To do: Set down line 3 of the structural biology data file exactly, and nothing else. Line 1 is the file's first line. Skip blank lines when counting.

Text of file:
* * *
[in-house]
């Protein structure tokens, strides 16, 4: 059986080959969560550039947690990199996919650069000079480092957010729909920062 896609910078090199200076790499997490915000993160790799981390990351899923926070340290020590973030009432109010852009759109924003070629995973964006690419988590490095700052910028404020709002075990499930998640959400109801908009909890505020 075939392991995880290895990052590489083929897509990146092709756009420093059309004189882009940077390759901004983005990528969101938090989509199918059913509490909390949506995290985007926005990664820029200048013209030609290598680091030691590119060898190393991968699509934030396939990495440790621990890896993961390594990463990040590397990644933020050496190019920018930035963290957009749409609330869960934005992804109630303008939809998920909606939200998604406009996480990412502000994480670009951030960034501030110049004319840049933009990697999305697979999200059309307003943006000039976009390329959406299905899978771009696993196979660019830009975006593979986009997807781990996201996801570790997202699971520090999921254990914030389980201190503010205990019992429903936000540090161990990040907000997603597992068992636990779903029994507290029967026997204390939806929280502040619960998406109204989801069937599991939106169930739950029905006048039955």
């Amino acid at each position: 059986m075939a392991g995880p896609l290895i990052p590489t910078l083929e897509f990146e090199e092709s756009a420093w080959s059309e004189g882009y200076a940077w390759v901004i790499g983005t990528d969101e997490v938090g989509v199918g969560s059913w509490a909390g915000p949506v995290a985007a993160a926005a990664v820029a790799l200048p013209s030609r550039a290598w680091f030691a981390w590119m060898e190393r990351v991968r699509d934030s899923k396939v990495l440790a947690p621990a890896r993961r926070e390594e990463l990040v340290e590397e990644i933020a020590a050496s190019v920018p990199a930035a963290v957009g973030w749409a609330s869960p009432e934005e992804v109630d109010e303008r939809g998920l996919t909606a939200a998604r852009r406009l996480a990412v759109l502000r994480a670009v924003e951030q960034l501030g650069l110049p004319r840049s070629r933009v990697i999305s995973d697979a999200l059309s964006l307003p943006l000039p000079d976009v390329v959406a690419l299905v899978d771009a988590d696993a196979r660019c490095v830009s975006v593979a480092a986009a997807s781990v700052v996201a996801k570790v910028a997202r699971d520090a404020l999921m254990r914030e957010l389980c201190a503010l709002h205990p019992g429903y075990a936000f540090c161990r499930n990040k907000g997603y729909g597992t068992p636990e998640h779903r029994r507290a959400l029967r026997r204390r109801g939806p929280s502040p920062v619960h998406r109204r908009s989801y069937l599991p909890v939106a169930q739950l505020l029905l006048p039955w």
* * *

């Amino acid at each position: 059986m075939a392991g995880p896609l290895i990052p590489t910078l083929e897509f990146e090199e092709s756009a420093w080959s059309e004189g882009y200076a940077w390759v901004i790499g983005t990528d969101e997490v938090g989509v199918g969560s059913w509490a909390g915000p949506v995290a985007a993160a926005a990664v820029a790799l200048p013209s030609r550039a290598w680091f030691a981390w590119m060898e190393r990351v991968r699509d934030s899923k396939v990495l440790a947690p621990a890896r993961r926070e390594e990463l990040v340290e590397e990644i933020a020590a050496s190019v920018p990199a930035a963290v957009g973030w749409a609330s869960p009432e934005e992804v109630d109010e303008r939809g998920l996919t909606a939200a998604r852009r406009l996480a990412v759109l502000r994480a670009v924003e951030q960034l501030g650069l110049p004319r840049s070629r933009v990697i999305s995973d697979a999200l059309s964006l307003p943006l000039p000079d976009v390329v959406a690419l299905v899978d771009a988590d696993a196979r660019c490095v830009s975006v593979a480092a986009a997807s781990v700052v996201a996801k570790v910028a997202r699971d520090a404020l999921m254990r914030e957010l389980c201190a503010l709002h205990p019992g429903y075990a936000f540090c161990r499930n990040k907000g997603y729909g597992t068992p636990e998640h779903r029994r507290a959400l029967r026997r204390r109801g939806p929280s502040p920062v619960h998406r109204r908009s989801y069937l599991p909890v939106a169930q739950l505020l029905l006048p039955w």